Spinal cord injury (SCI) causes impairment of the sensory, motor and autonomic functions. Pilot experiments have demonstrated the possibility of regenerating sensory function after spinal cord injury by expressing alpha9 integrin and kindlin-1 in DRGs. The goal of this project is to achieve complete pathway reconstruction in more clinically relevant conditions. We plan to restore sensory function in the perineal and pelvic regions. We will also restore sensation in the later (subacute and chronic) stages of spinal cord injury, as most patients remain in the chronic stage of SCI for the rest of their lives. We will also focus on the restoration of sensation in the contusion lesion model. To achieve this, we may need to guide axons using biomaterials through the contusion lesion into the spinal cord and develop a method to facilitate reinnervation of sensory nuclei. The main aims are:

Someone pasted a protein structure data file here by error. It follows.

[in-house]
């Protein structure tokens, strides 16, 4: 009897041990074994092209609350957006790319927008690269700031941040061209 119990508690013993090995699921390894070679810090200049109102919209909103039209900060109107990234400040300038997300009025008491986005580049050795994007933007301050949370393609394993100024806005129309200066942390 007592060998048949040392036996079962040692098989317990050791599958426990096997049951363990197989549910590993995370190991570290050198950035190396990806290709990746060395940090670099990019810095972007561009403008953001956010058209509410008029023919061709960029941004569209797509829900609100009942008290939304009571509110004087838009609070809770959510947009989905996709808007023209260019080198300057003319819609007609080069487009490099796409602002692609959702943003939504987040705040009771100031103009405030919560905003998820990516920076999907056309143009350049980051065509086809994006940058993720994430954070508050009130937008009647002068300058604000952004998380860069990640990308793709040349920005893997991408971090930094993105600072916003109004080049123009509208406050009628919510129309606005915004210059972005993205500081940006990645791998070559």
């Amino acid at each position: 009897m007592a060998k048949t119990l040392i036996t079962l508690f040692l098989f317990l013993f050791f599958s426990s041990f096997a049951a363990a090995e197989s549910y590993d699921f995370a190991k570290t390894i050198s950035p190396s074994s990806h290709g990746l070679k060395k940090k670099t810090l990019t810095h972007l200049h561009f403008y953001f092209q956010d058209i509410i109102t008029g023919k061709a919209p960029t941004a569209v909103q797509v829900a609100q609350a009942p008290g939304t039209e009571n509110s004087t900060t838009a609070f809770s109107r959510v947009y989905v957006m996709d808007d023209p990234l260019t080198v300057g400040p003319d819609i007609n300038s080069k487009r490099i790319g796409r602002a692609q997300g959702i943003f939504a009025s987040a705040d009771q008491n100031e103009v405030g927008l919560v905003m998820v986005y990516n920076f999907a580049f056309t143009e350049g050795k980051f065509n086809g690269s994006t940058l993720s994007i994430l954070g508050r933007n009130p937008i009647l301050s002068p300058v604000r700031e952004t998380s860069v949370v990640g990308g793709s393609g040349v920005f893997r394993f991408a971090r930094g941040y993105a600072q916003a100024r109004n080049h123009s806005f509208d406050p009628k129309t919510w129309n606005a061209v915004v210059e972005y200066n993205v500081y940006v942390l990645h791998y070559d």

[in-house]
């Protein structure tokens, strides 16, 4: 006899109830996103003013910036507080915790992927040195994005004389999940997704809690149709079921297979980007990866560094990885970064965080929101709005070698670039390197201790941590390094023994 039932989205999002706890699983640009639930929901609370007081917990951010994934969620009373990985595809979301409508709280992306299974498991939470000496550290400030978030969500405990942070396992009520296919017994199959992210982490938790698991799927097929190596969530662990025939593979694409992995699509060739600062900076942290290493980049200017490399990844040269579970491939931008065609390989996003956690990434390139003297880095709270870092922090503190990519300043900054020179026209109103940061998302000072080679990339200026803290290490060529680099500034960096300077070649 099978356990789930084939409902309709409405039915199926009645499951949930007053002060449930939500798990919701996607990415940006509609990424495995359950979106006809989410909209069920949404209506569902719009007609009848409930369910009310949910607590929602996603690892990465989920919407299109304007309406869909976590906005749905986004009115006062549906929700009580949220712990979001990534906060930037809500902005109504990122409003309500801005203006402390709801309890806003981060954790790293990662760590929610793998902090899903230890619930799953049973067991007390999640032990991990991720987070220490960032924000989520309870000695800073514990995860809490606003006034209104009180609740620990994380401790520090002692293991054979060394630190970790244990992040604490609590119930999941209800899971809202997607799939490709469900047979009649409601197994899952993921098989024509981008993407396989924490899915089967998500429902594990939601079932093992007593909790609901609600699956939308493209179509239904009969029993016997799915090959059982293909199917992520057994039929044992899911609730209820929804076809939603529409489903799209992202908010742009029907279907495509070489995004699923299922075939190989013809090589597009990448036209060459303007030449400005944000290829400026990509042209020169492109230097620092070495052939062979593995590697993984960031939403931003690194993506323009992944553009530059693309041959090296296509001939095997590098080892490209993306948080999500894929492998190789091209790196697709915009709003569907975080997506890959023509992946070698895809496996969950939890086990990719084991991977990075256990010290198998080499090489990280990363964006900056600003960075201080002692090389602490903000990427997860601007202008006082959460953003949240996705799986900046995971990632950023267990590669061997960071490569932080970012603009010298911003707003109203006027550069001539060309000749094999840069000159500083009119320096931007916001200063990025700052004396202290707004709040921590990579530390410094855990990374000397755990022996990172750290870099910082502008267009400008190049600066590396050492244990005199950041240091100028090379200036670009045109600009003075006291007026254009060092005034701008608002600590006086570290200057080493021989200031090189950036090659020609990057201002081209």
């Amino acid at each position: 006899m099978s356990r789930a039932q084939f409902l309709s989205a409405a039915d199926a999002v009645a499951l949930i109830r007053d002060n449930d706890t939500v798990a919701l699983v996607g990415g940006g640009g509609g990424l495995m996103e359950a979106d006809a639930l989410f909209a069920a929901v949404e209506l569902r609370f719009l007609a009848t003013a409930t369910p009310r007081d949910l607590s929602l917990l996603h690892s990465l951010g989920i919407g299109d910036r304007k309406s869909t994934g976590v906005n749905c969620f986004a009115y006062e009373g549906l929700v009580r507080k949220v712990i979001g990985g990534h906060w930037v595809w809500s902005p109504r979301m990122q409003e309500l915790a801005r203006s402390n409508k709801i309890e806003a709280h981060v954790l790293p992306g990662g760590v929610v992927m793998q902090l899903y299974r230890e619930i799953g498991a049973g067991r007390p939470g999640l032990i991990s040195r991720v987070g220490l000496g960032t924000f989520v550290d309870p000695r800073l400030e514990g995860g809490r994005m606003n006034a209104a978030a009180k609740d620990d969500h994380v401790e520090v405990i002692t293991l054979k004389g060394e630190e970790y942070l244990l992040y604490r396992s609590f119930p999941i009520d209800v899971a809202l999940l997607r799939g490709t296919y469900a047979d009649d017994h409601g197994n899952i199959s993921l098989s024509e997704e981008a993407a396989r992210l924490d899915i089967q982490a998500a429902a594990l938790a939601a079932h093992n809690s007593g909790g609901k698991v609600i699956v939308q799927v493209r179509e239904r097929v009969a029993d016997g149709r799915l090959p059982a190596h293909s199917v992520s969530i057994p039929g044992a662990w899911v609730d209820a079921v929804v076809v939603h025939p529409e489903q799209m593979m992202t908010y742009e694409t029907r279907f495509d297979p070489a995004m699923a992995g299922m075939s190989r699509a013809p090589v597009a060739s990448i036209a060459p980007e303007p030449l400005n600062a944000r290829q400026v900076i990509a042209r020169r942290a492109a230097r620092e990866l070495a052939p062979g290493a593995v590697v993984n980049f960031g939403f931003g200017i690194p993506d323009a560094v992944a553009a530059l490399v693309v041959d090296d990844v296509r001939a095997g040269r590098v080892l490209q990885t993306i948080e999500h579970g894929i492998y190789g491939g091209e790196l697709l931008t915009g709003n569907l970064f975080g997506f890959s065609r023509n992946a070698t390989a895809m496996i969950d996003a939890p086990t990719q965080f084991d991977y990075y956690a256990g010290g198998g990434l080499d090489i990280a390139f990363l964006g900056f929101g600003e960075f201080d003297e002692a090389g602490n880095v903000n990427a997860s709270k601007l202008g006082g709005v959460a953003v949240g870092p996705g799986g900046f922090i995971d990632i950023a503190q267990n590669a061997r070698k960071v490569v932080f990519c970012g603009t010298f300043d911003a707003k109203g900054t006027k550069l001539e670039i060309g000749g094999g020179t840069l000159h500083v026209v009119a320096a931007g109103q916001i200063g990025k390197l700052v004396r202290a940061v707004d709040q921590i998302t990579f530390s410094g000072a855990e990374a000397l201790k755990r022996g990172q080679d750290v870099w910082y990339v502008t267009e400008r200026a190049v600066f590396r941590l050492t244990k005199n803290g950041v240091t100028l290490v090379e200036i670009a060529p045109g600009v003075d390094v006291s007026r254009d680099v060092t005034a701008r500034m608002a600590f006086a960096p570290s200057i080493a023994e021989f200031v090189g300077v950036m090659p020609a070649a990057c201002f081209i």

- To restore sensitivity in the perineal area.
- To improve sensation in chronic spinal cord injury.
- To guide axons through the contusion lesion to the spinal cord.
- To develop a method to facilitate reinnervation of the sensory nuclei
M.Sc. in biology, biotechnology or medicine. Ability to work with animals, including surgery and animal testing. We require a cover letter, CV and contacts of two experts who can provide references.
- Cheah, M. et al. Expression of an Activated Integrin Promotes Long-Distance Sensory Axon Regeneration in the Spinal Cord. J Neurosci 36, 7283-7297, doi:10.1523/JNEUROSCI.0901-16.2016 (2016). doi: https://doi.org/10.1101/2023.03.24.534172